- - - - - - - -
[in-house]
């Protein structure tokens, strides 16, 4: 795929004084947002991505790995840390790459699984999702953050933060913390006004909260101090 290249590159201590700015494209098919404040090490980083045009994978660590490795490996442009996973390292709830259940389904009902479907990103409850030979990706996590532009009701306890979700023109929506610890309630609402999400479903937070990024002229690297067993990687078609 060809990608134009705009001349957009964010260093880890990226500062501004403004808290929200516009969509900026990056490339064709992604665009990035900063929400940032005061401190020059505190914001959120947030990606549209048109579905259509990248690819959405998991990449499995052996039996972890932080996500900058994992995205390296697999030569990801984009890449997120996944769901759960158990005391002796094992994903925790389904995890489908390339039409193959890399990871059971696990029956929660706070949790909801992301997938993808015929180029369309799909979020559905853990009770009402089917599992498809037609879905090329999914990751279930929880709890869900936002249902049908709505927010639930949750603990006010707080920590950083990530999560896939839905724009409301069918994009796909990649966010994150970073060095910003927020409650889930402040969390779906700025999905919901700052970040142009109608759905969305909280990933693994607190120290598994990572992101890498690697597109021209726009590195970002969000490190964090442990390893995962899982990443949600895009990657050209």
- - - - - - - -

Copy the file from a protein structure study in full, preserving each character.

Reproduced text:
[in-house]
């Protein structure tokens, strides 16, 4: 795929004084947002991505790995840390790459699984999702953050933060913390006004909260101090 290249590159201590700015494209098919404040090490980083045009994978660590490795490996442009996973390292709830259940389904009902479907990103409850030979990706996590532009009701306890979700023109929506610890309630609402999400479903937070990024002229690297067993990687078609 060809990608134009705009001349957009964010260093880890990226500062501004403004808290929200516009969509900026990056490339064709992604665009990035900063929400940032005061401190020059505190914001959120947030990606549209048109579905259509990248690819959405998991990449499995052996039996972890932080996500900058994992995205390296697999030569990801984009890449997120996944769901759960158990005391002796094992994903925790389904995890489908390339039409193959890399990871059971696990029956929660706070949790909801992301997938993808015929180029369309799909979020559905853990009770009402089917599992498809037609879905090329999914990751279930929880709890869900936002249902049908709505927010639930949750603990006010707080920590950083990530999560896939839905724009409301069918994009796909990649966010994150970073060095910003927020409650889930402040969390779906700025999905919901700052970040142009109608759905969305909280990933693994607190120290598994990572992101890498690697597109021209726009590195970002969000490190964090442990390893995962899982990443949600895009990657050209």